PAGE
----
The tides change on a daily basis across the planet, thanks to the glorious work of the moon, and for the most part, we're grateful for it. But King Tides are an entirely different story — they wreak havoc in communities worldwide.
Currently, cities across British Columbia are gearing up for devastating floods, which are being triggered by King Tides. But what exactly are King Tides, and why should we be aware of them?
"City crews are on-site again today to monitor and assist if required during the high tide event," reads a flood risk advisory for those in the city of Delta. "The risk of flooding is high for residents in the Boundary Bay and Beach Grove communities. Sand and sandbags are available for residents at: Seaview Road, 1A Avenue boat launch, 3rd Avenue beach access, and 16th Avenue beach access. Residents who need assistance can call the police non-emergency line."
"The high tide has passed today with no reported flooding issues," the notice read the day prior. "Notices to local residents in Beach Grove and Boundary Bay are being delivered to advise of the storm surge event tomorrow and to encourage residents to take suitable precautions. Sandbags are available and staff will be out again tomorrow to monitor and respond as required."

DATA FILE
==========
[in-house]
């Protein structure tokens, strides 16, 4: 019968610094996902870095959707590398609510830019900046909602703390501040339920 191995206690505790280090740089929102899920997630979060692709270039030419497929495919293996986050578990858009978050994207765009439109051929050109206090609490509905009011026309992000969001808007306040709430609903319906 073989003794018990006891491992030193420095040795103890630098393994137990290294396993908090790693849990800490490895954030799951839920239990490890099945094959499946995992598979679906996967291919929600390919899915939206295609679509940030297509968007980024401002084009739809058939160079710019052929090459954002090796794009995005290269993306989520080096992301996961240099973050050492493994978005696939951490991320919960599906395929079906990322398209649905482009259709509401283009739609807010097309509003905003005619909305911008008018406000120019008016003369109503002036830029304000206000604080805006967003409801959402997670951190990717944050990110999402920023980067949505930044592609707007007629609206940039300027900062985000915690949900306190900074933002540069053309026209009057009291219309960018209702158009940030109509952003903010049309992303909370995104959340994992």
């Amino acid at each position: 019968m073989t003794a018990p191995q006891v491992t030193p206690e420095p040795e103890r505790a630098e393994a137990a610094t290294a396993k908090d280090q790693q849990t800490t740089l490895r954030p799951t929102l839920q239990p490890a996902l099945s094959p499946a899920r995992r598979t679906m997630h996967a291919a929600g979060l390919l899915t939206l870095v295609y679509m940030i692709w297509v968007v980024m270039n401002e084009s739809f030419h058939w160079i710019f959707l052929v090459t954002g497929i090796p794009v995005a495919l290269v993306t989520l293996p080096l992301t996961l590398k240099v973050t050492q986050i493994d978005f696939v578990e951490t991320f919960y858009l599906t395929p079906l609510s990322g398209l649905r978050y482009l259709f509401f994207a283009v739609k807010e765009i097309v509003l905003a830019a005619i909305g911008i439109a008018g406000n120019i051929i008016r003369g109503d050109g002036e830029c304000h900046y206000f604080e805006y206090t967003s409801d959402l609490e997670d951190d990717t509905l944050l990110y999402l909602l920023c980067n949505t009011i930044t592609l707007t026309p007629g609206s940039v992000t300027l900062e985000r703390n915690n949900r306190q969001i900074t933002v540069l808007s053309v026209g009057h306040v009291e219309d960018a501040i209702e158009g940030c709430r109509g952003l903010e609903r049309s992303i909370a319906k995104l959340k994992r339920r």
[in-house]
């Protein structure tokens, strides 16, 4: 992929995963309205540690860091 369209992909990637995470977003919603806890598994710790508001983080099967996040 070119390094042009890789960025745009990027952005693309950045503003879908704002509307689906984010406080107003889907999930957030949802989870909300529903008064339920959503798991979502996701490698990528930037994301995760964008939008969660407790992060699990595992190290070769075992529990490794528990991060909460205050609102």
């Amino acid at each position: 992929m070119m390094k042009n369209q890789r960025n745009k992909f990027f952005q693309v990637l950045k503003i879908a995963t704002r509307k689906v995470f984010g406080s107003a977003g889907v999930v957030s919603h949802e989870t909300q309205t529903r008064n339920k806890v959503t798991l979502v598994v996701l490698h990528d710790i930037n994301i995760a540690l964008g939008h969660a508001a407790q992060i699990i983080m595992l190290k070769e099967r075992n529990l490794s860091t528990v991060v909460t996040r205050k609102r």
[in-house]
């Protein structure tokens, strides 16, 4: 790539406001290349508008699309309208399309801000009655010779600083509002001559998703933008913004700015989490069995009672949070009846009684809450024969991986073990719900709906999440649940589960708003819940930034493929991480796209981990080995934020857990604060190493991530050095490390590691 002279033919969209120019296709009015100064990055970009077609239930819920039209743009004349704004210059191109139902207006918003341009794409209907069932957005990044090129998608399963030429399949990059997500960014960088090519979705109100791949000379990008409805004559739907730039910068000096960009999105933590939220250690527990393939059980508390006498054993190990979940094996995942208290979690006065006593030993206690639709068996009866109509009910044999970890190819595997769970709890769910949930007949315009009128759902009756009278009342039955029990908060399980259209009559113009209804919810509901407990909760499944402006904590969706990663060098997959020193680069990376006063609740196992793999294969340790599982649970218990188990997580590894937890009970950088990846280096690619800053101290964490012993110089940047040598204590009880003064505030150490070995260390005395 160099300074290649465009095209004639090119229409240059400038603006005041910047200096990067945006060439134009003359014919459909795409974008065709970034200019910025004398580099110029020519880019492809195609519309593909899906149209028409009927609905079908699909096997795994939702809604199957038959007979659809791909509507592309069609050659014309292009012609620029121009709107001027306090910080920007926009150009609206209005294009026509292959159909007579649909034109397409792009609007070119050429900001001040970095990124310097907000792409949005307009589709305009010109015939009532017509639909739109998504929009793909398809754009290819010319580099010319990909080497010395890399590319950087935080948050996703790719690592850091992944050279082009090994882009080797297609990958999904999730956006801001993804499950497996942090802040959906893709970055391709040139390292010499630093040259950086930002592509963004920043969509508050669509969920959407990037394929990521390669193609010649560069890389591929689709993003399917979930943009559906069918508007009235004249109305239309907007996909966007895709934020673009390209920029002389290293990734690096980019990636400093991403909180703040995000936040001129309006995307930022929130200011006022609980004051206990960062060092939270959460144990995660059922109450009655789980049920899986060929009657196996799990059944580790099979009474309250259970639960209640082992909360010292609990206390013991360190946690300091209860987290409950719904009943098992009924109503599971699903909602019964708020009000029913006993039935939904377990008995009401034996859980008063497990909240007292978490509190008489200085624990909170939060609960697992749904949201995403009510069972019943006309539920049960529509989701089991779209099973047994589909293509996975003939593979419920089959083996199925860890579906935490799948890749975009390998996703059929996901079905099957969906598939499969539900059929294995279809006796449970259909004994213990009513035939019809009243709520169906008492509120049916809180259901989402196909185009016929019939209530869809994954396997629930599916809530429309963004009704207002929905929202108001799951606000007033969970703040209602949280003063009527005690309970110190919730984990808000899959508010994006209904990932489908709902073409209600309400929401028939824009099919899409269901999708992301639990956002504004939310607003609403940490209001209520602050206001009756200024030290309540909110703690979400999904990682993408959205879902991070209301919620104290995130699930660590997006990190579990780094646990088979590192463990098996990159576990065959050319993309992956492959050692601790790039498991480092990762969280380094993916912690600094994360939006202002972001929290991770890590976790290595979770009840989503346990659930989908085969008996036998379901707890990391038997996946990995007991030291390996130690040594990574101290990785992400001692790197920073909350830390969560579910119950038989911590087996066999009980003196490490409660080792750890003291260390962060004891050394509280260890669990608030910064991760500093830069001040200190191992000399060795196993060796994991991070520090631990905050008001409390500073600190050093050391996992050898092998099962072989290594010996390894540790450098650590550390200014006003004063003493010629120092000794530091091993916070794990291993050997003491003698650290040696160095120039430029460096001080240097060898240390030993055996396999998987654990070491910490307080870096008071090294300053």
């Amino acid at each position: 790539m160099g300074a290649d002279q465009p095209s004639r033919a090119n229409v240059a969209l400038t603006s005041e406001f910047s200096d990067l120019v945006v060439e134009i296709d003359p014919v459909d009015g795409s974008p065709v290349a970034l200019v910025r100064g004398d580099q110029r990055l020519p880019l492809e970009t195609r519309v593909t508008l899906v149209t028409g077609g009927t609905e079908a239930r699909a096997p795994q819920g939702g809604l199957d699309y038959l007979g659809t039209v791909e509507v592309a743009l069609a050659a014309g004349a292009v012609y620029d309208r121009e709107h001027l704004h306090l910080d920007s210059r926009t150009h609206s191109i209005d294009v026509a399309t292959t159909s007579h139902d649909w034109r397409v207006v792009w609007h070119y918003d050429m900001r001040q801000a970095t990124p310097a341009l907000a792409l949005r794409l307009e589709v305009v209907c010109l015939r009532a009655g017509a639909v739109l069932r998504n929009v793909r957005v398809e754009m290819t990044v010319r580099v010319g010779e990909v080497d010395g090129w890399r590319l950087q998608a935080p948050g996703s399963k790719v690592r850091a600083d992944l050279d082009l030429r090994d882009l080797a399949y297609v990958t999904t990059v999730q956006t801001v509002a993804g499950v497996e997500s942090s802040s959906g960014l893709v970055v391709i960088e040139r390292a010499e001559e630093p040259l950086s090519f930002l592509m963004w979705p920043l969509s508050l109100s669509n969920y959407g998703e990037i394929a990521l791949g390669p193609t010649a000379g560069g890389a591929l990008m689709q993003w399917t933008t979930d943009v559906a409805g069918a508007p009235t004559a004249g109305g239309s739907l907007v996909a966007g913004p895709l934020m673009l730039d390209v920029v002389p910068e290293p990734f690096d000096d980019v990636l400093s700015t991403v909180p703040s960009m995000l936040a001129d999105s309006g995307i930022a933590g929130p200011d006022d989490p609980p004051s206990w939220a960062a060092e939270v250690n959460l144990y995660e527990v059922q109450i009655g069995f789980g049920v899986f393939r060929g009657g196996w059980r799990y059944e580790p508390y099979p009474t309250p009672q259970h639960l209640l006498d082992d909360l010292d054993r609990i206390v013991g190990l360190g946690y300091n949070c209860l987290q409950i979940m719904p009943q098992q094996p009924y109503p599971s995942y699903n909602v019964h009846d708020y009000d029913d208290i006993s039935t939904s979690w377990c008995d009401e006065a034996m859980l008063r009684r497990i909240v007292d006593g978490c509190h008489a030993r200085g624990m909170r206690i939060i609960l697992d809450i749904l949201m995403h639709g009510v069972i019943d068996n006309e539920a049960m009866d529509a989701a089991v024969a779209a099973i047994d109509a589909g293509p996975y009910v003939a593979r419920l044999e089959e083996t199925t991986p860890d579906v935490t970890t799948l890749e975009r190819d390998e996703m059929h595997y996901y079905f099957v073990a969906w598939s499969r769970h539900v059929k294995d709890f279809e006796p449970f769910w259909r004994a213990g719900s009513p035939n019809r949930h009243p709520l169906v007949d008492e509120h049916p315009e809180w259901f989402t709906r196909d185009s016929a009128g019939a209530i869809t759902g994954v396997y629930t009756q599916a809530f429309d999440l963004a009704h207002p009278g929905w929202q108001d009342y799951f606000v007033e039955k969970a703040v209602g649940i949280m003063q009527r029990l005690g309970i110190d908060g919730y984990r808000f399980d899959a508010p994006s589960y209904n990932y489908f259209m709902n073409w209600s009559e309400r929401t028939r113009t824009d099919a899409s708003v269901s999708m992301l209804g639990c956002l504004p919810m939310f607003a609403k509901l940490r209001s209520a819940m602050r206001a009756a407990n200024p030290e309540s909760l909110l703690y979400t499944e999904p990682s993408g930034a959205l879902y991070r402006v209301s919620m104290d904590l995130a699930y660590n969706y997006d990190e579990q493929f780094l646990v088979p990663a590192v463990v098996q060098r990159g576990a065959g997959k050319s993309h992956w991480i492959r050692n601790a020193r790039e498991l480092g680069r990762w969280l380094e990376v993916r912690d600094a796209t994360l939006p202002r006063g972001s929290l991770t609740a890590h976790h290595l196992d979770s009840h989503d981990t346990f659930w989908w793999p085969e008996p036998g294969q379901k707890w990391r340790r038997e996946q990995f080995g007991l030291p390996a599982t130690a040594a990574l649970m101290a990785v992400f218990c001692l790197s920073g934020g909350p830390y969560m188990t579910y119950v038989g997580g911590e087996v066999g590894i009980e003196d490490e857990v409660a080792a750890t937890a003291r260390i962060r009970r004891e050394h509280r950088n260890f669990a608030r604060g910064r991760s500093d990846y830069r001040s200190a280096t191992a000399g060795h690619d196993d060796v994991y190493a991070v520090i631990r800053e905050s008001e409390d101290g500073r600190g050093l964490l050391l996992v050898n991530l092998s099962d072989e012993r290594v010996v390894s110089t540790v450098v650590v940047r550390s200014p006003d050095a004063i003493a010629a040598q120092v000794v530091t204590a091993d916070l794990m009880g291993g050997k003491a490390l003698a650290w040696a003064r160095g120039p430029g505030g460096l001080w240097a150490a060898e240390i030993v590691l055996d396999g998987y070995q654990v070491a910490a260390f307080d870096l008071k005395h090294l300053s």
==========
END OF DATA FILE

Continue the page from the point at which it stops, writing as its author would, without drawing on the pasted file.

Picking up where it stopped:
What are King Tides?
Even though the King Tide may sound complex, it's evidently a non-scientific term that people outside the world of meteorology use to describe really high tides.
According to the NOAA, tides in general are just waves that roll in and out, thanks to the moon and sun's gravitational pull during their orbits. Unusually high tides or King Tides tend to be triggered by a new or full moon, during specific seasons, or when the Moon is in a perigean spring tide, meaning it's closest to Earth.
King Tides can result in serious floods. Earlier this year, San Francisco was experiencing King Tides, which triggered citywide floods. Now, the city of Delta and parts of Vancouver are gearing up to evacuate from regional flooding.
“We’re very, very concerned,” Delta Mayor George Harvie stated, per CTV News. “This is the first time we’ve had these record king tides and a continuous storm surge warning that we’ve had through Environment Canada and the federal government.”
While King Tides are a totally natural occurrence, they can of course be exacerbated by climate change. Climate change is melting the ice caps, which is causing the ocean's water levels to rise. So when tides are higher than normal, they're going to flood low-lying and coastal communities that weren't previously affected.
Thanks to King Tides, parts of Florida may be underwater within two years.
You've likely heard the Florida Keys are going to be under water within the next two years — and that's also due to King Tides, which are being exacerbated by global warming.
Even though preventative measures may preserve the roads, elevating them is unaffordable for local governments. By 2100, water levels will have risen by 6 feet.
King Tides are a normal occurrence, but the rate at which they're affecting communities these days isn't. Therefore, it's crucial to make efforts to curb climate change, while also investing in preventative infrastructure.